Skip to main content Accessibility help

Animating embryos: the in toto representation of life



With the recent advent of systems biology, developmental biology is taking a new turn. Attempts to create a ‘digital embryo’ are prominent among systems approaches. At the heart of these systems-based endeavours, variously described as ‘in vivo imaging’, ‘live imaging’ or ‘in toto representation’, are visualization techniques that allow researchers to image whole, live embryos at cellular resolution over time. Ultimately, the aim of the visualizations is to build a computer model of embryogenesis. This article examines the role of such visualization techniques in the building of a computational model, focusing, in particular, on the cinematographic character of these representations. It asks how the animated representation of development may change the biological understanding of embryogenesis. By situating the animations of the digital embryo within the iconography of developmental biology, it brings to light the inextricably entwined, yet shifting, borders between the animated, the living and the computational.

  • View HTML
    • Send article to Kindle

      To send this article to your Kindle, first ensure is added to your Approved Personal Document E-mail List under your Personal Document Settings on the Manage Your Content and Devices page of your Amazon account. Then enter the ‘name’ part of your Kindle email address below. Find out more about sending to your Kindle. Find out more about sending to your Kindle.

      Note you can select to send to either the or variations. ‘’ emails are free but can only be sent to your device when it is connected to wi-fi. ‘’ emails can be delivered even when you are not connected to wi-fi, but note that service fees apply.

      Find out more about the Kindle Personal Document Service.

      Animating embryos: the in toto representation of life
      Available formats

      Send article to Dropbox

      To send this article to your Dropbox account, please select one or more formats and confirm that you agree to abide by our usage policies. If this is the first time you use this feature, you will be asked to authorise Cambridge Core to connect with your <service> account. Find out more about sending content to Dropbox.

      Animating embryos: the in toto representation of life
      Available formats

      Send article to Google Drive

      To send this article to your Google Drive account, please select one or more formats and confirm that you agree to abide by our usage policies. If this is the first time you use this feature, you will be asked to authorise Cambridge Core to connect with your <service> account. Find out more about sending content to Google Drive.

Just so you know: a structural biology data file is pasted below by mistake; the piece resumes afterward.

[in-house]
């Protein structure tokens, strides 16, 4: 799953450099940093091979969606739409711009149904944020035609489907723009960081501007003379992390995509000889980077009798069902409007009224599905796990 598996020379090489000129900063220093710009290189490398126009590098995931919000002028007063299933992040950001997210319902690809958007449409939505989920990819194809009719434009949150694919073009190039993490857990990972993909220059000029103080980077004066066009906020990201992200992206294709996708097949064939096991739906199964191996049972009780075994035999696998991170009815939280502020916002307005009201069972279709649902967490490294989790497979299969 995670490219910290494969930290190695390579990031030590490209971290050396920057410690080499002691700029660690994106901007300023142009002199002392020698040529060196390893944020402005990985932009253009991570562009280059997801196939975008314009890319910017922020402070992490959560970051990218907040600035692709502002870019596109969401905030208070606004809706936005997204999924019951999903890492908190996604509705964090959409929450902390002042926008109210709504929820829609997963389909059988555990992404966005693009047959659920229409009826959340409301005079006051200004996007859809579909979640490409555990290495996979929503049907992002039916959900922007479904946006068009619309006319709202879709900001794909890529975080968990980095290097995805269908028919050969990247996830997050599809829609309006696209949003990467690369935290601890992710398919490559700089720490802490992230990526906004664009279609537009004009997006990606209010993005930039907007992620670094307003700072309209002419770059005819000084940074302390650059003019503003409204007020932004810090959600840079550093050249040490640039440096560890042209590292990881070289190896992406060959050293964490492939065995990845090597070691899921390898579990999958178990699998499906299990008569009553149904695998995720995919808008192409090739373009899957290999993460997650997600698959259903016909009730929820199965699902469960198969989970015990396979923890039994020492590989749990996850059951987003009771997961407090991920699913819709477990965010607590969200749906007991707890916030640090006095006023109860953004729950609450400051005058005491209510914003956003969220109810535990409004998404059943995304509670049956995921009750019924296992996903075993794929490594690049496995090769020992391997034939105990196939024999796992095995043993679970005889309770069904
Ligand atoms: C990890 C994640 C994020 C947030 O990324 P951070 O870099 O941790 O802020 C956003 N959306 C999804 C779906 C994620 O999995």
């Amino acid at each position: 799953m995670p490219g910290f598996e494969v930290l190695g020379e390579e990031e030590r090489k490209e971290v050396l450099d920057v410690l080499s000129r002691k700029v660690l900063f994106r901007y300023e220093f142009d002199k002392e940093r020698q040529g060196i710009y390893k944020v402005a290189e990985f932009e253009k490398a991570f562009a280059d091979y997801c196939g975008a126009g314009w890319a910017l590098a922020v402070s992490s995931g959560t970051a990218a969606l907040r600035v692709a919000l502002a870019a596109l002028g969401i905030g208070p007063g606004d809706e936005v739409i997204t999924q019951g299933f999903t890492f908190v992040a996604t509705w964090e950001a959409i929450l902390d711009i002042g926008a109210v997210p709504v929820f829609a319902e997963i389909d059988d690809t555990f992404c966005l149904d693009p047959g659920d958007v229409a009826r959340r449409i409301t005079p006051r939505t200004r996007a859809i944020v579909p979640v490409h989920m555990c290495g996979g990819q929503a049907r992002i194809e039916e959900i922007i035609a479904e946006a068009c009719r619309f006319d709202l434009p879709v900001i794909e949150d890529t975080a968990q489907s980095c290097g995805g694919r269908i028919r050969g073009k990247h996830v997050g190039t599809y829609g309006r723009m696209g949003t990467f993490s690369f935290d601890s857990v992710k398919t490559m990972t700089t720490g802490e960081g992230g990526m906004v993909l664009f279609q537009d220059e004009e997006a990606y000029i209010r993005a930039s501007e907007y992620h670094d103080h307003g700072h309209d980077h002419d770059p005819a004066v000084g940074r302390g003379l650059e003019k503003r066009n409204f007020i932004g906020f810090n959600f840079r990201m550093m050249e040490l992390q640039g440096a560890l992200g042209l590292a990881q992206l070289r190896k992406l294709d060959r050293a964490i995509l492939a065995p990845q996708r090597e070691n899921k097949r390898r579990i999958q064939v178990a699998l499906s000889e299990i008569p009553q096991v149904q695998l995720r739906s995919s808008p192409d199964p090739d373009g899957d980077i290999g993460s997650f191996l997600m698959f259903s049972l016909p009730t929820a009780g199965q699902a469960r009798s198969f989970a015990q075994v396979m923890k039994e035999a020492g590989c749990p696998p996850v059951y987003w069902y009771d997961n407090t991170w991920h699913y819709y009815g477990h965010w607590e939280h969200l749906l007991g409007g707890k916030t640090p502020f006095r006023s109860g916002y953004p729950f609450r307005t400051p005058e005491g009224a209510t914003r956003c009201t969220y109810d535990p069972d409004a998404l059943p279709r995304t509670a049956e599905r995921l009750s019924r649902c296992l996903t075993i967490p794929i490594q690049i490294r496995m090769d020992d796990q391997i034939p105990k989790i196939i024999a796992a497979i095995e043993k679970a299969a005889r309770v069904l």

Animating embryos: the in toto representation of life
      Available formats



Hide All

1 Gilbert, Scott, Developmental Biology, 10th edn, Sunderland, MA: Sinauer Associates, 2014, p. xvi .

2 See Kitano, Hiroaki, ‘Systems biology: a brief overview’, Science (1 March 2002) 295(5560), pp. 16621664 ; Wake, Marvalee H., ‘Integrative biology: science for the 21st century’, BioScience (2008) 58(4), pp. 349353 .

3 Gilbert, op. cit. (1), p. xvi.

4 Gilbert, op. cit. (1), p. 630.

5 Gilbert, op. cit. (1), p. 632.

6 Khairy, Khaled and Keller, Philipp J., ‘Reconstructing embryonic development’, Genesis (2011) 49, pp. 488513, 488.

7 See Stevens, Hallam, Life out of Sequence: A Data-Driven History of Bioinformatics, Chicago and London: The University of Chicago Press, 2013 .

8 Recent publications include Coopmans, Catelijne, Vertesi, Janet, Lynch, Michael and Woolgar, Steve (eds.), Representation in Scientific Practice Revisited, Cambridge, MA and London: MIT Press, 2014 ; and Carusi, Annamaria, Hoel, Aud Sissel, Webmoor, Timothy and Woolgar, Steve (eds.), Visualization in the Age of Computerization, New York and London: Routledge, 2015 .

9 The different concepts of rendering, performativity, materiality, representation, enactment, ontology etc. have recently been discussed in Coopmans et al., op. cit. (8); and Carusi et al., op. cit. (8).

10 Lorraine Daston, ‘Beyond representation’, in Coopmans et al., op. cit. (8), pp. 319–321, 321.

11 See Irun Cohen and David Harel, ‘Two views of a biology–computer science alliance’, CoSMoS, Proceedings of the 2009 Workshop on Complex Systems Modelling and Simulation, 2009, pp. 1–8.

12 Keller, Evelyn Fox, Making Sense of Life: Explaining Biological Development with Models, Metaphors, and Machines, Cambridge, MA and London: Harvard University Press, 2002, p. 218 .

13 Alberts, Bruce, ‘Celebrating a year of science’, Science (19 December 2008), 322(5909), p. 1757 .

14 See Keller, Philipp J., Schmidt, Annette D., Wittbrodt, Joachim and Stelzer, Ernst H.K., ‘Reconstruction of zebrafish early embryonic development by scanned light sheet microscopy’, Science (14 November 2008) 322, pp. 10651069 .

15 See Megason, Sean G., ‘In toto imaging of embryogenesis with confocal time-lapse microscopy’, in Lieschke, Graham J., Oates, Andrew C. and Kawakami, Koichi (eds.), Zebrafish: Methods and Protocols, New York: Humana Press, 2009, pp. 317332 .